Counting connected hypergraphs via the probabilistic method

Bollobás, Béla; Riordan, Oliver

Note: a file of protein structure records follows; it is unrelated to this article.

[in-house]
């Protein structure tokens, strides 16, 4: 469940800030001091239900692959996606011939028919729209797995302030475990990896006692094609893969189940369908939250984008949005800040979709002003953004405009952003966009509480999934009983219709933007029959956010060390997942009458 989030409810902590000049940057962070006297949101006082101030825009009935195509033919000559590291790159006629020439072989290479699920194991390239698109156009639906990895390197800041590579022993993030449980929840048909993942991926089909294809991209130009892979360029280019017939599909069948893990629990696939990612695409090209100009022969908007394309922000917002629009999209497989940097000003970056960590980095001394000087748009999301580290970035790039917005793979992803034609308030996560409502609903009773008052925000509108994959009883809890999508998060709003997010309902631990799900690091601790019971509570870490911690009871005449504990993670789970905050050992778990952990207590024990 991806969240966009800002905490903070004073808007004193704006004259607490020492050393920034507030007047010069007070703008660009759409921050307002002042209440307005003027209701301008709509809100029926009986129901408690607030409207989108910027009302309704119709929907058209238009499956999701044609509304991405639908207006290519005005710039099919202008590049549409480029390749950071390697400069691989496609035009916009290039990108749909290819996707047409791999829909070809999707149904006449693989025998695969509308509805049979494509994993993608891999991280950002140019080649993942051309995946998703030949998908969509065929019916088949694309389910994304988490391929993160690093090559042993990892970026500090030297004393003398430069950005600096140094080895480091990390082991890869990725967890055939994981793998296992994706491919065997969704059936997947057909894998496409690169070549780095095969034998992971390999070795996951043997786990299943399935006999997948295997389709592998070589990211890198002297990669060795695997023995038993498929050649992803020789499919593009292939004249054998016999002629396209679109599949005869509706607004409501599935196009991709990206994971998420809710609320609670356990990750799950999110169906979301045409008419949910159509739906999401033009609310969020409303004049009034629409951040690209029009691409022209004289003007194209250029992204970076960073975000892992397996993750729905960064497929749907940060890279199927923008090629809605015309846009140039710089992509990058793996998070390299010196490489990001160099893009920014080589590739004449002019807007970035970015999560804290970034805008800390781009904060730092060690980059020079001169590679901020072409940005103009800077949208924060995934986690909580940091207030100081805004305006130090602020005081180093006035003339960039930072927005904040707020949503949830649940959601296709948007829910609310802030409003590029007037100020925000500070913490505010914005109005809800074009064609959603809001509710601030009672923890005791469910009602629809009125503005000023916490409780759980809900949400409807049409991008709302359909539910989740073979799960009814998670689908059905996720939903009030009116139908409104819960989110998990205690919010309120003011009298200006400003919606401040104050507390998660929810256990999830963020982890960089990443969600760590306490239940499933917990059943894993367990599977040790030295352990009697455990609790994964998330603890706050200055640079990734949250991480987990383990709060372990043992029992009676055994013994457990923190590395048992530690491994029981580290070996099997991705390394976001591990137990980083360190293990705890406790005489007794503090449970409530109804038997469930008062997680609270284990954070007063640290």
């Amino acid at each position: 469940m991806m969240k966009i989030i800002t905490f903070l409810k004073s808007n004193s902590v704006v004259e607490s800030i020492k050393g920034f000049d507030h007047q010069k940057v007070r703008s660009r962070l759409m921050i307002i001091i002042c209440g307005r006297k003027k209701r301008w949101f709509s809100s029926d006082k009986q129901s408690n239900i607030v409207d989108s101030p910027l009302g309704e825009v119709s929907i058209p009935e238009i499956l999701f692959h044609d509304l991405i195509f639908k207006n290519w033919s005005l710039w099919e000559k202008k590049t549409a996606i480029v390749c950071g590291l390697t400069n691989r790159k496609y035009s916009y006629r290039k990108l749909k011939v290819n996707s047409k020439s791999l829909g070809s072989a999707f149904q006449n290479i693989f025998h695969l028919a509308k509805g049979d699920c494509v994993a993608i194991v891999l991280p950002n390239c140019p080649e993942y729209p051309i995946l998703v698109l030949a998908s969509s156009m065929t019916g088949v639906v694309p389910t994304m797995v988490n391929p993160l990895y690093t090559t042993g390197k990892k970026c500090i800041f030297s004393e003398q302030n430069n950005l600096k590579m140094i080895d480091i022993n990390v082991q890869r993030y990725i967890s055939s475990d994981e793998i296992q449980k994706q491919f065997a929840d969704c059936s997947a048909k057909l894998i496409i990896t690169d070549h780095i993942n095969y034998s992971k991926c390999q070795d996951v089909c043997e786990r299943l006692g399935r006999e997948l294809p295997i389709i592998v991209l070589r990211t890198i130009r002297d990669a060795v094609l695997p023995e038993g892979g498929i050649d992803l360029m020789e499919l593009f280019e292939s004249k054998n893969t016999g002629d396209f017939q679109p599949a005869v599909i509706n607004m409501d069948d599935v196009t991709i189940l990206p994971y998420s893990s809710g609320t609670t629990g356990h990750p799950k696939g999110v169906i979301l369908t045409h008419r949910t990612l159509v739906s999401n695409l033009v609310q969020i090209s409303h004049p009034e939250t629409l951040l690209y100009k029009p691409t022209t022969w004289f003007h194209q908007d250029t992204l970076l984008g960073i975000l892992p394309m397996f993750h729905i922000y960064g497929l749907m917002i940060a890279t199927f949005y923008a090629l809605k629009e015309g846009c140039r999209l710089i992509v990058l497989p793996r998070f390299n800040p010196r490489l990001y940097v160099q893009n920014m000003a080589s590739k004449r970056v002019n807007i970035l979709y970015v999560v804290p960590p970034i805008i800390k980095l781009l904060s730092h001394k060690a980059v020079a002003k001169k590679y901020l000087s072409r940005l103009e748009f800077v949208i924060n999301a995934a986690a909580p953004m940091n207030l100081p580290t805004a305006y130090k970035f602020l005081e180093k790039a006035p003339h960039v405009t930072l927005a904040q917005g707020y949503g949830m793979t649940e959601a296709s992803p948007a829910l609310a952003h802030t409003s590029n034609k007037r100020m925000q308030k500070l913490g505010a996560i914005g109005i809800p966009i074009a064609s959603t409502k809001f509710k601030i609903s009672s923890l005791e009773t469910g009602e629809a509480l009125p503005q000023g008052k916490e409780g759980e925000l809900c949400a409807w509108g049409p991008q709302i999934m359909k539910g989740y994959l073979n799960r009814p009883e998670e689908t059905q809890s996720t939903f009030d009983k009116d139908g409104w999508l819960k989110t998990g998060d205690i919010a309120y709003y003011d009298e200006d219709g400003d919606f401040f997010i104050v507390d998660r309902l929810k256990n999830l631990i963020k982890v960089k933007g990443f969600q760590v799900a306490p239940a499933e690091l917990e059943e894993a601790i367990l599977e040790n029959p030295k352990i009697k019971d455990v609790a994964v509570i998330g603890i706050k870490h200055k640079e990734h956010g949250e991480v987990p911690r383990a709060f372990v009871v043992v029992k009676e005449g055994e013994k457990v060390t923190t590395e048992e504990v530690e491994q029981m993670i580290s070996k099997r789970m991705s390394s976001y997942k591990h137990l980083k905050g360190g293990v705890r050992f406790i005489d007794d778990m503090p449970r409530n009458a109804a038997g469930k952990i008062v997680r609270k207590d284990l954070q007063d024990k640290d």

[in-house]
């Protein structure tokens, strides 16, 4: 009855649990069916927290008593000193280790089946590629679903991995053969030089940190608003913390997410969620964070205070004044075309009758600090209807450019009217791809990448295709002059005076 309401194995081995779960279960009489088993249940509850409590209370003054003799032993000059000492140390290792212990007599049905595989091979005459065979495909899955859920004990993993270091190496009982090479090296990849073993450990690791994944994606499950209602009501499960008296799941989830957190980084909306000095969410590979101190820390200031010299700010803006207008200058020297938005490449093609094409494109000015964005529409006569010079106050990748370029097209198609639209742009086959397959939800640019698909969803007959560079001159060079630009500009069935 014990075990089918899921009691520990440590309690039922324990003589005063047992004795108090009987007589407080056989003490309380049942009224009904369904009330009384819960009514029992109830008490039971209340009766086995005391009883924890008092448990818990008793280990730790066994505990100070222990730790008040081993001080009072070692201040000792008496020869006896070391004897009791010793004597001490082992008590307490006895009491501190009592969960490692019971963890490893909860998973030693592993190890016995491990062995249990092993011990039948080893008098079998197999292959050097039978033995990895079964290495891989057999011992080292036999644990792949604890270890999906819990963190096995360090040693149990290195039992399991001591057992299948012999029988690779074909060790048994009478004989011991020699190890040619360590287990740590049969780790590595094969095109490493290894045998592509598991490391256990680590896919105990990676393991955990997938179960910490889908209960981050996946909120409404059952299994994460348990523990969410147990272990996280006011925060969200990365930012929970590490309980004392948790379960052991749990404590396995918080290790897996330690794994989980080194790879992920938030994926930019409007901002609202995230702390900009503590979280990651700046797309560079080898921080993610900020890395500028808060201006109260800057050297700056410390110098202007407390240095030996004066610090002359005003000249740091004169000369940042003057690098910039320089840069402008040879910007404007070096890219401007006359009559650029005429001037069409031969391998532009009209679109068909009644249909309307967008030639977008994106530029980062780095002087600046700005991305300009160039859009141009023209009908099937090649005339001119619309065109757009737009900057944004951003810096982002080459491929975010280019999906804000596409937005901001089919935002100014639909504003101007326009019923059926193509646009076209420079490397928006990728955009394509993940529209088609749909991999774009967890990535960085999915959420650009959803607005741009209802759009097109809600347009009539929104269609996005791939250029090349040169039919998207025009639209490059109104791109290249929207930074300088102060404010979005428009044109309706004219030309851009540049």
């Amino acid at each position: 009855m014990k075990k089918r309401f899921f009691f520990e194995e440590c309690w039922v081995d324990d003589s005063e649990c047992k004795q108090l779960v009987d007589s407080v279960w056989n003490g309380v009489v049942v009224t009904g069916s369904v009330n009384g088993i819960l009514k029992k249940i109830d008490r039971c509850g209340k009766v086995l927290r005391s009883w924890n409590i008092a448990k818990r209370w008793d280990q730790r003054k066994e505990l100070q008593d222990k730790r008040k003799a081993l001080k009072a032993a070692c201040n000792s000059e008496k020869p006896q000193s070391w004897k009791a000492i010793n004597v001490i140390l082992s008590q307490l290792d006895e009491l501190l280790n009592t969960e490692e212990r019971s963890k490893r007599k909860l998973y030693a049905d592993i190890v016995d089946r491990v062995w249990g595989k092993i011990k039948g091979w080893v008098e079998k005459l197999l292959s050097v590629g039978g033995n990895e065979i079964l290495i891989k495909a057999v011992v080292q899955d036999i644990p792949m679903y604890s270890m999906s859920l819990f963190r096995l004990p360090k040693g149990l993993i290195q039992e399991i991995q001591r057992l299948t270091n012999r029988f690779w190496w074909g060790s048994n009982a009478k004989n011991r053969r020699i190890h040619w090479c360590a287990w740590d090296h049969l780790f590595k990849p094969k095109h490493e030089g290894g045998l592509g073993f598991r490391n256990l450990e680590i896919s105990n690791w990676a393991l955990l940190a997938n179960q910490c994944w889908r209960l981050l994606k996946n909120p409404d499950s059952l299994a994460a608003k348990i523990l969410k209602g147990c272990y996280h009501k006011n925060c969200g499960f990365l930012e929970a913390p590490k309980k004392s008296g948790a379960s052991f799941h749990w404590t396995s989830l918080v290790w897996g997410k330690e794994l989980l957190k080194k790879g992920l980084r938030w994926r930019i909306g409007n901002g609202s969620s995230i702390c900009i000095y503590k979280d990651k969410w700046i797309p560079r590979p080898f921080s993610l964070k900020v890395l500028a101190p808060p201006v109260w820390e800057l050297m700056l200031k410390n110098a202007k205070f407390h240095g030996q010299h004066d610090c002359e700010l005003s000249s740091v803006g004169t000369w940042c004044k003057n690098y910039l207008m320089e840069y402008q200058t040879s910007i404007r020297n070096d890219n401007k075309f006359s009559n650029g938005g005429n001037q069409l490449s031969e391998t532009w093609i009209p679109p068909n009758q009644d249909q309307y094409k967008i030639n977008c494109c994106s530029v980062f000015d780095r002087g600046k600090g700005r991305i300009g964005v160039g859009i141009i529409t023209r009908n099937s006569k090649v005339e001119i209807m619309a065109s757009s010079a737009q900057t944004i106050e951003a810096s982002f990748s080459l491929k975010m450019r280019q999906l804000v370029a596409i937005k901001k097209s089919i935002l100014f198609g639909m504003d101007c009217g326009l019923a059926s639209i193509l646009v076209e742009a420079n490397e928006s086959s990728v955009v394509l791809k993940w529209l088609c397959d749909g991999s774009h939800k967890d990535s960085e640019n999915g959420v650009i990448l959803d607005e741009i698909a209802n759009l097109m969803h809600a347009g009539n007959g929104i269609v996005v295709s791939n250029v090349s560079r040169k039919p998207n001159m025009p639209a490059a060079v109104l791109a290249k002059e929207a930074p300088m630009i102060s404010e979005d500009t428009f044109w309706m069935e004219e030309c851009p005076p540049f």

In 1990 Bender, Canfield and McKay gave an asymptotic formula for the number of connected graphs on \$[n]\$ with \$m\$ edges, whenever \$n\$ and the nullity \$m-n+1\$ tend to infinity. Asymptotic formulae for the number of connected \$r\$-uniform hypergraphs on \$[n]\$ with nullity \$t=(r-1)m-n+1\$, where \$m\$ is the number of edges, were proved by Karo$\backslash$'nski and $\backslash$L uczak for the case \$t=o(\backslash log n/\backslash log\backslash log n)\$, and Behrisch, Coja-Oghlan and Kang for \$t=\backslash Theta(n)\$. Here we prove such a formula for any \$r\backslash ge 3\$ fixed, and any \$t=t(n)\$ satisfying \$t=o(n)\$ and \$t\backslash to\backslash infty\$ as \$n\backslash to\backslash infty\$. This leaves open only the (much simpler) case \$t/n\backslash to\backslash infty\$, which we will consider in future work. Our approach is probabilistic. Let \$H\^{}r\_\{n,p\}\$ denote the random \$r\$-uniform hypergraph on \$[n]\$ in which each edge is present independently with probability \$p\$. Let \$L\_1\$ and \$M\_1\$ be the numbers of vertices and edges in the largest component of \$H\^{}r\_\{n,p\}\$. We prove a local limit theorem giving an asymptotic formula for the probability that \$L\_1\$ and \$M\_1\$ take any given pair of values within the `typical' range, for any \$p=p(n)\$ in the supercritical regime, i.e., when \$p=p(n)=(1+\backslash epsilon(n))(r-2)!n\^{}\{-r+1\}\$ where \$\backslash epsilon\^{}3n\backslash to\backslash infty\$ and \$\backslash epsilon\backslash to 0\$; our enumerative result then follows easily. Taking as a starting point the recent joint central limit theorem for \$L\_1\$ and \$M\_1\$, we use smoothing techniques to show that `nearby' pairs of values arise with about the same probability, leading to the local limit theorem. Behrisch et al used similar ideas in a very different way, that does not seem to work in our setting. Independently, Sato and Wormald have recently proved the special case \$r=3\$ of our result, with an additional restriction on \$t\$. They use complementary, more enumerative methods, which seem to have a more limited scope, but to give additional information when they do work.
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